Participation in the Passover sacrifice, then, was tantamount to an open repudiation of idolatry. An Israelite who jeopardized his life by undertaking this sacrifice was irreversibly committing himself to the will of God and flaunting his faith in the face of his Egyptian taskmasters. By contrast, an Israelite who declined to conduct the sacrifice, or who tried to fake his participation, would be signaling that his fear of the Egyptians outweighed his belief in God. Such an Israelite did not deserve to be redeemed.

Indeed, according to a midrashic tradition, fully four-fifths of the Israelites failed this test and did not merit the exodus. And here lies at least one plausible reason for the severity with which the Haggadah views the sentiment of the wicked son that the Passover service is "to you and not to him"; why "excluding himself from the rule" should be equated with heresy; and why performance of the service is viewed as a necessary prerequisite for redemption.

As studies have consistently shown, Passover is the foremost occasion for Jewish celebration during the entire year, surpassing even Rosh Hashanah and Yom Kippur. One can only hope that in our time, even if in some vestigial fashion, attendance at a seder signals a willingness to identify oneself with the Jewish faith and the Jewish fate.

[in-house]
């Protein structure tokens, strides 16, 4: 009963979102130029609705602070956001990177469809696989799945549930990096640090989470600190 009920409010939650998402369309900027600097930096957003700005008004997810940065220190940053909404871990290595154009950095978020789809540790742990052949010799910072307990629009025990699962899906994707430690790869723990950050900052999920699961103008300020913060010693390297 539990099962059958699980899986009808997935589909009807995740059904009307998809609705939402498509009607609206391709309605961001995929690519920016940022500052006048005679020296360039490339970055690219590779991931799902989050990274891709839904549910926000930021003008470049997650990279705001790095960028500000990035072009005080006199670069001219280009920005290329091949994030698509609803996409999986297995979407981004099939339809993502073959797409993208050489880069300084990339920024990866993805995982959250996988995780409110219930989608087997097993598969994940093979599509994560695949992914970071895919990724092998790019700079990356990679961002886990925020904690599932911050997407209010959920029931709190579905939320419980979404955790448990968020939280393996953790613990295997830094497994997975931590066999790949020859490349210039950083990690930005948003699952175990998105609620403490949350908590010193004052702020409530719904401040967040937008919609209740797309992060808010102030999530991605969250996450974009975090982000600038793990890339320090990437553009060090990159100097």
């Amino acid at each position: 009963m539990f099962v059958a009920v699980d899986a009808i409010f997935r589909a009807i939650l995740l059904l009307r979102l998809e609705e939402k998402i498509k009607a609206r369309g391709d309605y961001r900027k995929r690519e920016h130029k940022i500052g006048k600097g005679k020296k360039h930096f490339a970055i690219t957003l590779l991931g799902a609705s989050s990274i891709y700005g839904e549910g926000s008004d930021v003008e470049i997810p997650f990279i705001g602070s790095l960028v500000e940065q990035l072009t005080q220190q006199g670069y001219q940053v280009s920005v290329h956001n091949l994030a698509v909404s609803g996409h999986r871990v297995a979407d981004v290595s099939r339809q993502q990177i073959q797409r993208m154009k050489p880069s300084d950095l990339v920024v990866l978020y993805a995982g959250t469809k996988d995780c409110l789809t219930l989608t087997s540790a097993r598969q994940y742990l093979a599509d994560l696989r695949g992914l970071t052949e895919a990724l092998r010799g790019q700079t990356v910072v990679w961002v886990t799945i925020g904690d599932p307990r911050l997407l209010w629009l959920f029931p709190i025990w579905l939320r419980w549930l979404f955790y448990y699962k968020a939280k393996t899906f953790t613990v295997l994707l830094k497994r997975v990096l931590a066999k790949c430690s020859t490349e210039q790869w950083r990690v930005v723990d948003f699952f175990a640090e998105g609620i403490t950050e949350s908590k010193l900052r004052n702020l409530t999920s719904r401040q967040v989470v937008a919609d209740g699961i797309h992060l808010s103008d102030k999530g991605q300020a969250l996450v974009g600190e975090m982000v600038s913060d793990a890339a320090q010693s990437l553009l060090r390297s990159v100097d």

Moshe Sokolow, professor of Jewish education at the Azrieli Graduate School of Yeshiva University, is the author of Studies in the Weekly Parashah Based on the Lessons of Nehama Leibowitz (2008).

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SW on April 15, 2011 at 2:31 am (Reply)
"By contrast, an Israelite who declined to conduct the sacrifice, or who tried to fake his participation, would be signaling that his fear of the Egyptians outweighed his belief in God."

This theme is as modern as today. We see feminists refusing to criticize female genital mutilation based on allegiance to multiculturalism, politicians failing to call out the brutality of some Muslims on the basis of tolerance, and the making of abberancy into normalcy via political correctness. All of these outweigh, as the article suggests, "a belief in God" and evidence the faking of participation with Western Judeo-Christian values while working against them.

Millenia have passed, and the Pesach story remains the same, if not as pertinent to today as then.
Nathan Laufer on April 15, 2011 at 8:44 am (Reply)
Excellent piece, except that it refers to the question and answer of the 2nd, not the 3rd, son in the Traditional Haggadah.
The Editors, Jewish Ideas Daily on April 15, 2011 at 9:26 am (Reply)
We regret the error and extend our thanks to Mr. Laufer for pointing it out.

The text has been corrected.